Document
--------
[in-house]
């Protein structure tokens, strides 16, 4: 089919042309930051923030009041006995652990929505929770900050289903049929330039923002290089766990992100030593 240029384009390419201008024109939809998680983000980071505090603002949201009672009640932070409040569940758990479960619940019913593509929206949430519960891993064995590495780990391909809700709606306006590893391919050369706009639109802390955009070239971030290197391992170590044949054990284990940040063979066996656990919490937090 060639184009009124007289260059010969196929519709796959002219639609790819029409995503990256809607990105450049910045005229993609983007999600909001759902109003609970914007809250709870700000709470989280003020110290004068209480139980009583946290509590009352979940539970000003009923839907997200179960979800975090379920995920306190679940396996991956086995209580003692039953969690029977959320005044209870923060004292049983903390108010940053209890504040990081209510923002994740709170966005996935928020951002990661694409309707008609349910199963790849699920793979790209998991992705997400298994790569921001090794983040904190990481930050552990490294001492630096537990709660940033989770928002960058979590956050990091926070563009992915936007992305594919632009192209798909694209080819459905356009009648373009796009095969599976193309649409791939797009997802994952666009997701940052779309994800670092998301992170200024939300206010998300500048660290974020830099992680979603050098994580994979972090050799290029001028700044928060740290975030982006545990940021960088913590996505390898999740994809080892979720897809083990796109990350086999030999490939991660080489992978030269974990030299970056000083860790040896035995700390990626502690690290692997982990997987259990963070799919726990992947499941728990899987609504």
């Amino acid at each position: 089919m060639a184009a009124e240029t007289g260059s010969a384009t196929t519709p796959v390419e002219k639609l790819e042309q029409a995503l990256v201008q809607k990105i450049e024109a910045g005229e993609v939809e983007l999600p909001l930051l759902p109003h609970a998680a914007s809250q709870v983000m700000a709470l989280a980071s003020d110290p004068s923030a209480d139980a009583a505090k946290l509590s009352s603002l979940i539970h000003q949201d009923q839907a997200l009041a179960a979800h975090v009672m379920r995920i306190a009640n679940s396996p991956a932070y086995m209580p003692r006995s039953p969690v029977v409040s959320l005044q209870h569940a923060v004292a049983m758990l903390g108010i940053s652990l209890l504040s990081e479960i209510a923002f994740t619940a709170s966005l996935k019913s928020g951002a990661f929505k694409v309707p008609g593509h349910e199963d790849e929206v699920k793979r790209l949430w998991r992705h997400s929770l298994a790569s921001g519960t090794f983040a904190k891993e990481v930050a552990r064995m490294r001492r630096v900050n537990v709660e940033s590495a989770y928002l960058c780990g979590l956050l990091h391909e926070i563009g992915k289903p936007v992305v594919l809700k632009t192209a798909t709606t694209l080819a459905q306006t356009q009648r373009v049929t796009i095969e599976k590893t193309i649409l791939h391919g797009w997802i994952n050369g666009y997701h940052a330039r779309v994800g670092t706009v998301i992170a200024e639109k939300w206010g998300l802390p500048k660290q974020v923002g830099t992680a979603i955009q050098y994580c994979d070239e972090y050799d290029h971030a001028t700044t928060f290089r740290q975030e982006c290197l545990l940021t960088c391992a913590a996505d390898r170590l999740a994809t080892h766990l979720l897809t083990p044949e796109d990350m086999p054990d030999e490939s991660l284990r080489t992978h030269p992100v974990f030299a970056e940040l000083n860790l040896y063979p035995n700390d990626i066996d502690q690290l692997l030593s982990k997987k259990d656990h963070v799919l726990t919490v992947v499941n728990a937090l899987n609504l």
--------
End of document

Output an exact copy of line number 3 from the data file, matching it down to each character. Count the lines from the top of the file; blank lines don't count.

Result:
């Amino acid at each position: 089919m060639a184009a009124e240029t007289g260059s010969a384009t196929t519709p796959v390419e002219k639609l790819e042309q029409a995503l990256v201008q809607k990105i450049e024109a910045g005229e993609v939809e983007l999600p909001l930051l759902p109003h609970a998680a914007s809250q709870v983000m700000a709470l989280a980071s003020d110290p004068s923030a209480d139980a009583a505090k946290l509590s009352s603002l979940i539970h000003q949201d009923q839907a997200l009041a179960a979800h975090v009672m379920r995920i306190a009640n679940s396996p991956a932070y086995m209580p003692r006995s039953p969690v029977v409040s959320l005044q209870h569940a923060v004292a049983m758990l903390g108010i940053s652990l209890l504040s990081e479960i209510a923002f994740t619940a709170s966005l996935k019913s928020g951002a990661f929505k694409v309707p008609g593509h349910e199963d790849e929206v699920k793979r790209l949430w998991r992705h997400s929770l298994a790569s921001g519960t090794f983040a904190k891993e990481v930050a552990r064995m490294r001492r630096v900050n537990v709660e940033s590495a989770y928002l960058c780990g979590l956050l990091h391909e926070i563009g992915k289903p936007v992305v594919l809700k632009t192209a798909t709606t694209l080819a459905q306006t356009q009648r373009v049929t796009i095969e599976k590893t193309i649409l791939h391919g797009w997802i994952n050369g666009y997701h940052a330039r779309v994800g670092t706009v998301i992170a200024e639109k939300w206010g998300l802390p500048k660290q974020v923002g830099t992680a979603i955009q050098y994580c994979d070239e972090y050799d290029h971030a001028t700044t928060f290089r740290q975030e982006c290197l545990l940021t960088c391992a913590a996505d390898r170590l999740a994809t080892h766990l979720l897809t083990p044949e796109d990350m086999p054990d030999e490939s991660l284990r080489t992978h030269p992100v974990f030299a970056e940040l000083n860790l040896y063979p035995n700390d990626i066996d502690q690290l692997l030593s982990k997987k259990d656990h963070v799919l726990t919490v992947v499941n728990a937090l899987n609504l």